Biomimetic Electroconductive Hydrogels: Biologically Inspired Co-Networks of Polypyrrole and Poly(hydroxyethyl methacrylate) Containing Poly (Ethylene Glycol) and Phosphorylcholine for Implantable Biochips

Prof Anthony Guiseppi-Elie
Dow Chemical Professor of Chemical and Biomolecular Engineering,
Professor of Bioengineering and
Director, Center for Bioelectronics, Biosensors and Biochips
Clemson University, USA

Wednesday, December 12, 2007
10am to 11am

Aspiration Theatrette, Level 2M
The Matrix, 20 Biopolis Street, Biopolis

Biologically-inspired, biomimetic hydrogels based on a 2-hydroxyethyl methacrylate (HEMA) cross-linked with tetraethylene glycol diacrylate (TEGDA) were molecularly engineered using two methacrylate-based monomers, poly (ethylene glycol) (200) monomethacrylate (PEGMA) and 2-methacryloyloxyethyl phosphorylcholine (MPC), to confer biocompatibility. PEG chains are known to prevent protein adsorption and PC is the head-group of the outer leaflet of mammalian cell membranes. PEGMA and MPC were incorporated at varying mole fractions of 0.0 - 0.5 mol% and 0 -10 mol%, respectively. The in vitro biocompatibility was studied using fibroblast proliferation and viability assays, human aortic muscle endothelial cytotoxicity assays, protein (fibronectin, collagen and laminin) adsorption, as well as the effect of extended hydration on the emergent hydrophilicity as measured by dynamic contact angle. Properties were investigated as a function of engineered molecular composition. Hydrogels exhibited an increase in the percent hydration (93.8%) with an increase in the MPC content (up to 10 mol%) in a 3 mol% cross-linked p(HEMA) formulation. PEG had a smaller influence on hydration than MPC. Fluorescence intensity of FITC-dye tagged fibronectin (0.0 through 1.0 ng/ml) adsorbed at 25°C onto the various hydrogel substrates conformed to the Langmuir adsorption isotherm. Biomimetic electroconductive hydrogels were prepared as co-networks by inclusion of bi-functional monomers that contain both a conducting polymer precursor and a photopolymerizable acryloyl functionality. These polymers are stimuli responsive materials that are of interest for the making of electroactuable drug release devices and implantable biosensors. Here we report the use of 2-methacryloyloxyethyl-4-(3-pyrrolyl)butanate to fabricate co-networks of polypyrrole within methacryloyl based hydrogels.

About the Speaker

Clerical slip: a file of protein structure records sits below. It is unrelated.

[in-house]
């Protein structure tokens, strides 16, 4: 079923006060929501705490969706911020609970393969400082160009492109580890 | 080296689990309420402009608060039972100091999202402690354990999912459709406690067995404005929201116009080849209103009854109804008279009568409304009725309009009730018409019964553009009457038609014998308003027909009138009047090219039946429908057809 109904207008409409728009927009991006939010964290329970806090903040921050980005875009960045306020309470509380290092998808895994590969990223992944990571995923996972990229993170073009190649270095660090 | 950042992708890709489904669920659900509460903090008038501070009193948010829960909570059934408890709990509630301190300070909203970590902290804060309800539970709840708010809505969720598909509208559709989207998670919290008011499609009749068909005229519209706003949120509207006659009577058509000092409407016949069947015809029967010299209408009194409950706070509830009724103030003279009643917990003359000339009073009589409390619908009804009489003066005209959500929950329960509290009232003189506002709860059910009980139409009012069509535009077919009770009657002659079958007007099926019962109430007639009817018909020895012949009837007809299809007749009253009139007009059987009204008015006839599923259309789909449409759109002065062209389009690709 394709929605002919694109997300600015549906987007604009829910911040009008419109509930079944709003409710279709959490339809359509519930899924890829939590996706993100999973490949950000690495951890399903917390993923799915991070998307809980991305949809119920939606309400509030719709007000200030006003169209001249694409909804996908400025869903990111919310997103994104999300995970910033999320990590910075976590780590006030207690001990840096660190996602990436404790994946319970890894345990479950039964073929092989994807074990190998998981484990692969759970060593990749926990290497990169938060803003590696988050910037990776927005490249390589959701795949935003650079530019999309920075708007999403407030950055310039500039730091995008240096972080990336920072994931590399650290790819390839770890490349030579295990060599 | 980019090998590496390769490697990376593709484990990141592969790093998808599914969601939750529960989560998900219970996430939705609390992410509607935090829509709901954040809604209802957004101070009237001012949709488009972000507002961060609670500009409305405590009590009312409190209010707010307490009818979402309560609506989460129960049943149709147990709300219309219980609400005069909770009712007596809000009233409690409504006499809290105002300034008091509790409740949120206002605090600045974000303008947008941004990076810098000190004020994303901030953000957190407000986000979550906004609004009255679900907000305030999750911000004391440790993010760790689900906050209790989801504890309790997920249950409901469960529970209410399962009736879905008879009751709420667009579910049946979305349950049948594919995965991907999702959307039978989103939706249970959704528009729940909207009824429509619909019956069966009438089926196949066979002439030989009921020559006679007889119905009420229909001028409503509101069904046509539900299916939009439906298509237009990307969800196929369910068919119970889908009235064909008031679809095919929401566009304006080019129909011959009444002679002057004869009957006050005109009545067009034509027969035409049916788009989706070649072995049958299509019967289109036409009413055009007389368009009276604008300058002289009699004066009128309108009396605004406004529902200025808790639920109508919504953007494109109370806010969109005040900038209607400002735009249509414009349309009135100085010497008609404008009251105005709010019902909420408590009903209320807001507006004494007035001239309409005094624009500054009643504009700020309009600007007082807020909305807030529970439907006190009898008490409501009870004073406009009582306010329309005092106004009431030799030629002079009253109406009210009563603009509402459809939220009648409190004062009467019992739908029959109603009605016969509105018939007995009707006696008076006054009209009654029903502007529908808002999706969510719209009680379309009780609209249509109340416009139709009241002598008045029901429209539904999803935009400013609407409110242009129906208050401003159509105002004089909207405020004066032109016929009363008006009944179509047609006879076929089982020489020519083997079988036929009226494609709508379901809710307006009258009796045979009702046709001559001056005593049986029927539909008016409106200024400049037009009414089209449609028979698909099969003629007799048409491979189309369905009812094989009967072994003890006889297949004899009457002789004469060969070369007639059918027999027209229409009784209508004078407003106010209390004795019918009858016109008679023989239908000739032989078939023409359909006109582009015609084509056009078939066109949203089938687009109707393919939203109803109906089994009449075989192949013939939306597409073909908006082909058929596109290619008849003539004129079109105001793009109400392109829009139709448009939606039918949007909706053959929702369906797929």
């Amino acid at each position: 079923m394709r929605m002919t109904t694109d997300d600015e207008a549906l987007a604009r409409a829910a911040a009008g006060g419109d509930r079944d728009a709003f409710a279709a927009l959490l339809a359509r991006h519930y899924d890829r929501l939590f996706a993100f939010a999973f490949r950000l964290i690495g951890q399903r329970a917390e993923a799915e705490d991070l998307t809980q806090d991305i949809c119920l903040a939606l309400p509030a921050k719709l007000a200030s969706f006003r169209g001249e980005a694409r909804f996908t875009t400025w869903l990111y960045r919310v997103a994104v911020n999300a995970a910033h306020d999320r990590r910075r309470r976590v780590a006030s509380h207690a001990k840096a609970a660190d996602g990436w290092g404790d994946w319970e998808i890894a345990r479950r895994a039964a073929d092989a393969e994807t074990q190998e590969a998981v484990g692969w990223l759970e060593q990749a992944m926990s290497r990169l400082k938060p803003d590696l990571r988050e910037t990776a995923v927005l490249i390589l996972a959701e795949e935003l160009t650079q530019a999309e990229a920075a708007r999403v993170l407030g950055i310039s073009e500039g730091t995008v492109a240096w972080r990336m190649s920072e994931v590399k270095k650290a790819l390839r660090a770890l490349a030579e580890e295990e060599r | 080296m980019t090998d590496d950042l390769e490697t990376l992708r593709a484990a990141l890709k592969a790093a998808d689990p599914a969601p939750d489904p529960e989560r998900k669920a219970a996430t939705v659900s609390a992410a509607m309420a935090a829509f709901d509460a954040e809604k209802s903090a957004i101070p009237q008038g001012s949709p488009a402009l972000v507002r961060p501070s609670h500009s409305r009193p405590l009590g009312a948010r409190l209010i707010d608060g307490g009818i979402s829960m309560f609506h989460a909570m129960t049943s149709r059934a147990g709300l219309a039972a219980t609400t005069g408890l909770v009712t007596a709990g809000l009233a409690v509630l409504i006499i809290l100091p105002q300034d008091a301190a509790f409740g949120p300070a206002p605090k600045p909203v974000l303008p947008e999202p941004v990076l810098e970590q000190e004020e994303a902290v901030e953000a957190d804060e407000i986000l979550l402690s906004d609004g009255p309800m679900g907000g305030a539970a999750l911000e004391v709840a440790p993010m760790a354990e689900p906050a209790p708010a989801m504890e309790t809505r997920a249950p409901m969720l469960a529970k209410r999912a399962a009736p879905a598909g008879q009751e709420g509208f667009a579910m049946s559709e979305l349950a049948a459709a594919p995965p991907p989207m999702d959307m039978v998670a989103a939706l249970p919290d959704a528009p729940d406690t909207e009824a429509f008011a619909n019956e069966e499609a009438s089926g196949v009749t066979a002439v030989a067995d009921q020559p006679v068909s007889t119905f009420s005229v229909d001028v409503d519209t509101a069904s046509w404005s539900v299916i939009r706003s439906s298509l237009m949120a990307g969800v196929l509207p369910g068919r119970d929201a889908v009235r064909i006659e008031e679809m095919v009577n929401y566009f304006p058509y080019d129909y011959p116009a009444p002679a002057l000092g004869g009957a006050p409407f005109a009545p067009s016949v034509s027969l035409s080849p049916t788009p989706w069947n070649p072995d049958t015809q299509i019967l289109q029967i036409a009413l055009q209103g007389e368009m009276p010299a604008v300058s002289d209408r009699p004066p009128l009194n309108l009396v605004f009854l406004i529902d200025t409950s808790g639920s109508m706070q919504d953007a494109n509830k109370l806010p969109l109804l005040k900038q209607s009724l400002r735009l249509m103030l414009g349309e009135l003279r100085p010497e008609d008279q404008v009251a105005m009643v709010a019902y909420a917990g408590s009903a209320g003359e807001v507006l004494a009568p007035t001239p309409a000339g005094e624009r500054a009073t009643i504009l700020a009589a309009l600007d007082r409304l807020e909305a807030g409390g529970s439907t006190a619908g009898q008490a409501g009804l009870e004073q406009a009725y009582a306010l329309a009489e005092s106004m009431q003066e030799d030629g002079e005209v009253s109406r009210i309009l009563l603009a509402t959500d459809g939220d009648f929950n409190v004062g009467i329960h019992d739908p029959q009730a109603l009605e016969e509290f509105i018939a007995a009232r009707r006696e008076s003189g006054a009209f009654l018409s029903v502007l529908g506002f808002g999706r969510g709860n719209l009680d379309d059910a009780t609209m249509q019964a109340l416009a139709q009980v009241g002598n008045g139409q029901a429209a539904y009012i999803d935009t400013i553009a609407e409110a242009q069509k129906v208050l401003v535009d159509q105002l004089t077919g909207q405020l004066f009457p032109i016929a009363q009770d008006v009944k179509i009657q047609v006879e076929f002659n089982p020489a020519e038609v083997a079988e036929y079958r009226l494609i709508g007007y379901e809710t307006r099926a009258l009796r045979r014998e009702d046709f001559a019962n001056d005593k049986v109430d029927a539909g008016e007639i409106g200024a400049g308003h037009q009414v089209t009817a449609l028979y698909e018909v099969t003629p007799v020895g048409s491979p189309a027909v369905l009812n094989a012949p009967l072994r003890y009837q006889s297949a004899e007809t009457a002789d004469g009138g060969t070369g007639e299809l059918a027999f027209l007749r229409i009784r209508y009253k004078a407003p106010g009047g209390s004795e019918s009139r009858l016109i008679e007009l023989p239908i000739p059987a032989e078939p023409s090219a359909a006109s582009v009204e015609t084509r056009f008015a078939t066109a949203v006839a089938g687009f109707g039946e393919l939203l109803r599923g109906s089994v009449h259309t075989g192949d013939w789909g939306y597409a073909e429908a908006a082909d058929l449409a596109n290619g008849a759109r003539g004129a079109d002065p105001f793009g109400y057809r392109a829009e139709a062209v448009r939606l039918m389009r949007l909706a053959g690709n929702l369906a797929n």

Anthony Guiseppi-Elie is the Dow Chemical Professor of Chemical and Biomolecular Engineering, Professor of Bioengineering and Director of the Center for Bioelectronics, Biosensors and Biochips at Clemson University. He is also President and Scientific Director of ABTECH Scientific, Inc., a near-patient biomedical diagnostics company located in the Biotechnology Research Park, Richmond, Virginia. He holds the Doctor of Science degree in materials science and engineering from MIT, the Master of Science degree in chemical engineering from the University of Manchester Institute of Science and Technology (UMIST) and the Bachelor of Science degree (First Class Honors) with majors in Analytical Chemistry, Biochemistry and Applied Chemistry from the University of the West Indies (UWI). Prof. Guiseppi has spent 15 years in intrapreneurial and entrepreneurial industrial research and development with such companies as W. R. Grace and Co., Molecular Electronics Corporation, Ohmicron Corporation, and ABTECH Scientific. Prof. Guiseppi was a Visiting Scientist (‘95-‘96) in Biomedical Engineering in the School of Medicine at Johns Hopkins University before becoming a full professor at Virginia Commonwealth University in 1998. Tony is an Adjunct Professor of Chemistry at the University of the West Indies and has been an Adjunct Professor of Bioengineering at Cornell University and of Materials Science at Penn State University. His research interests are in engineered bioanalytical systems in the service of human health and medicine. Amongst his interests are: bioelectrochemistry and bioelectronic devices, implantable bioactive hydrogels, in vivo biosensors for trauma management, DNA biochips for biomedical diagnostics and prognostics. Prof. Guiseppi is a member of the editorial boards of the Journal of Bioactive and Compatible Polymers, NanoBiotechnology and Your World and sits on the recently comprised NIH NIBIB Study Section on Biomaterials and Biointerfaces. Prof. Guiseppi has published ca. 100 technical papers, 31 book or proceedings chapters and holds 8 patents. Prof. Guiseppi was the recipient of the 1999 SEAM Award from the Polymer Research Institute at Polytechnic University for his work on “…bio-technical properties and applications of electroactive polymers”. He is a recipient of the 2003 “Pioneers in Biomedical Engineering” Lecture Award from Purdue University, a lecturer in the MIT Program in Polymer Science and Technology and is a Fellow of the American Institute of Chemists (FAIC) and a Fellow of the American Institute for Medical and Biological Engineering (FAIMBE). At Clemson University, Prof. Guiseppi teaches materials science and engineering, biomolecular engineering, biosensors, and nanobiotechnology.